|Park, Youngeun - Us Forest Service (FS)|
|Hong, Eunmi - Orise Fellow|
Submitted to: Journal of Environmental Quality
Publication Type: Peer Reviewed Journal
Publication Acceptance Date: 11/19/2016
Publication Date: 12/28/2016
Citation: Park, Y., Pachepsky, Y.A., Hong, E., Shelton, D.R., Coppock, C.R. 2016. E. coli release from streambed to water column during base flow periods: a modeling study. Journal of Environmental Quality. 46(1):219-226.
Interpretive Summary: Microbial quality of water is evaluated by measuring concentrations of the indicator bacterium, E. coli. Prior research has shown that E. coli are distributed between the water column and sediments. During high low events (rainfall) bottom sediments can be resuspended, resulting in E.coli concentrations increased by orders of magnitude in the water column. There have been indications that E. coli from sediment may increase concentrations in the water not only during high flow events but also during base flow, or low flow, events. We tested this hypothesis with data on flow and bacteria concentrations in a creek in Southern Pennsylvania. A substantial E. coli influx into the creek water column was found during the base flow period. Consequently, the microbial quality of the water was unsatisfactorily independent of any other processes (e.g. runoff). This finding indicates that there may be a disconnect between management practices regarding animal waste and manures on the one hand, and microbial quality of water on the other hand, unless sediment-borne E. coli contributions to the water column are taken into account. Results of this work will be of use for a wide range of environmental professionals concerned with microbial quality of water from freshwater sources.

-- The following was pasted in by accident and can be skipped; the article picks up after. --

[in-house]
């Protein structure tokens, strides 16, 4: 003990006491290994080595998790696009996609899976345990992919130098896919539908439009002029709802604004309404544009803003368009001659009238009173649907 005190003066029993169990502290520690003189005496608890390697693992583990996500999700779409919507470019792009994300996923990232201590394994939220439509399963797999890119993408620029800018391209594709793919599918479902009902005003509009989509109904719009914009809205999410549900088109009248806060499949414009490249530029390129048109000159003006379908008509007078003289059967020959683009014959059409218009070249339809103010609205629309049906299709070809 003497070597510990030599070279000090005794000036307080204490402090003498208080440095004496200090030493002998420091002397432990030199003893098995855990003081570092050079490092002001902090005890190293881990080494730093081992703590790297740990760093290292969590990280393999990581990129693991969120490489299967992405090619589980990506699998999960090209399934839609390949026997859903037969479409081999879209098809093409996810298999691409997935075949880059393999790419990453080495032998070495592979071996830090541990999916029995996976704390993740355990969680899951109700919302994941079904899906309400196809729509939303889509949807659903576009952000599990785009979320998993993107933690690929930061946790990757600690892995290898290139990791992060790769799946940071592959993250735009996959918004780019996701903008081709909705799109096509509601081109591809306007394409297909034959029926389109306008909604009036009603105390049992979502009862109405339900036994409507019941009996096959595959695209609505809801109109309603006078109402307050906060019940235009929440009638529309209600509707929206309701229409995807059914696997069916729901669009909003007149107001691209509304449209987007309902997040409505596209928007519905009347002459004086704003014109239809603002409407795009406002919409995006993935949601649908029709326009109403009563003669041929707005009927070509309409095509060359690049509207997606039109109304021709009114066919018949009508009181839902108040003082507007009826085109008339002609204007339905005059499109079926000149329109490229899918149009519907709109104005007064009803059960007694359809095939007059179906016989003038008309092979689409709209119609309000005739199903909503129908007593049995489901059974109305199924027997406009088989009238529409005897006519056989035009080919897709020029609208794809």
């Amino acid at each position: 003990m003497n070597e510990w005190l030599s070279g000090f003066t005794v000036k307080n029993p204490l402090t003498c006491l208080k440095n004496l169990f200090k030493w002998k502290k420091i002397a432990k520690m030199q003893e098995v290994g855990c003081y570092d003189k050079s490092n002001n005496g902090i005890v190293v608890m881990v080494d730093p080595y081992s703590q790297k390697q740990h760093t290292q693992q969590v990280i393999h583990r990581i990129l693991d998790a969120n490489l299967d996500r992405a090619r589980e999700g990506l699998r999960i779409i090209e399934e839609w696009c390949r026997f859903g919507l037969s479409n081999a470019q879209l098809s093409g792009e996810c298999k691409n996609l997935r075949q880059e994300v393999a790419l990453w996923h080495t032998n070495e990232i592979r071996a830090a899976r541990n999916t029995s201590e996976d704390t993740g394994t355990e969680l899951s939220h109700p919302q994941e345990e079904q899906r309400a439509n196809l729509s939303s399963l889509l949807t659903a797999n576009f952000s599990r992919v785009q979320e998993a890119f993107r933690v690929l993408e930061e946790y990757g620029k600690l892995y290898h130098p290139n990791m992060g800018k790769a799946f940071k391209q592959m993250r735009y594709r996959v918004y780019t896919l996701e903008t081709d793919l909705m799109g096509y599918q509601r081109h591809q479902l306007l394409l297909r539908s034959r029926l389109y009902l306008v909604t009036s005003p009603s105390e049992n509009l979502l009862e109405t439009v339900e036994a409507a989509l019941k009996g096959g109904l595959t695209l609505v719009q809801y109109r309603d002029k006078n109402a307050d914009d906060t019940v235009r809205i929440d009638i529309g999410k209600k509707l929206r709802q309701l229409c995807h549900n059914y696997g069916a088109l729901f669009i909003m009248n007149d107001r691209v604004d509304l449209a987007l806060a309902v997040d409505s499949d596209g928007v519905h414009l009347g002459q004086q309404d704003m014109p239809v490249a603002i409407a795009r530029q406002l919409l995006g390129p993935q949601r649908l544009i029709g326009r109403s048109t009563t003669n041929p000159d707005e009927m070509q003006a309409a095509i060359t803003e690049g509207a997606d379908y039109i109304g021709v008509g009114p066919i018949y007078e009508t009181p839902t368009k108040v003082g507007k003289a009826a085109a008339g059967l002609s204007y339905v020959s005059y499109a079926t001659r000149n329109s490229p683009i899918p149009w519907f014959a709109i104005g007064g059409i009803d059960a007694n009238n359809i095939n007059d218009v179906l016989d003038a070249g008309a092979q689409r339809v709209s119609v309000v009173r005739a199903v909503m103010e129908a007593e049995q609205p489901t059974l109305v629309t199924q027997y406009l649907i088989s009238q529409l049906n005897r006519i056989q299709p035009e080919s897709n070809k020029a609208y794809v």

Technical Abstract: Microbial quality of stream water is important for recreation, irrigation, and other uses. It is usually evaluated by concentrations of fecal indicator bacteria (FIB) such as E. coli. Streambed sediments have been shown to harbor large FIB populations that could be released into the water column during high-flow events when sediments are resuspended. The objective of this work was to investigate the hypothesis that FIB release occurs also during base flow. As the starting point, we used data from a previous study conducted at the Little Cove Creek, PA, where E. coli release from bottom sediments was modeled using the watershed-scale water quality model SWAT. Further analysis of the results showed that the base flow concentrations were underestimated, suggesting that there is release of E. coli into the water column during base flow periods. We hypothesized that the active release was proportional to E coli concentrations in the sediment, while the passive release was proportional to both concentrations in sediment and groundwater flow. Rates of both types of E. coli release were calibrated for three creek reaches with data from 2008. Model performance was substantially improved when both passive and active release were accounted for, i.e. model simulations were more accurate. The active impact appeared to be preferable. Consequently, release of E. coli from streambed sediments during periods of base flow means that water column E. coli concentrations are dependent not only on land management practices, but also on in-stream processes during base flow periods. This dependence needs to be evaluated before using E. coli to evaluate the impact of land management practices on watersheds.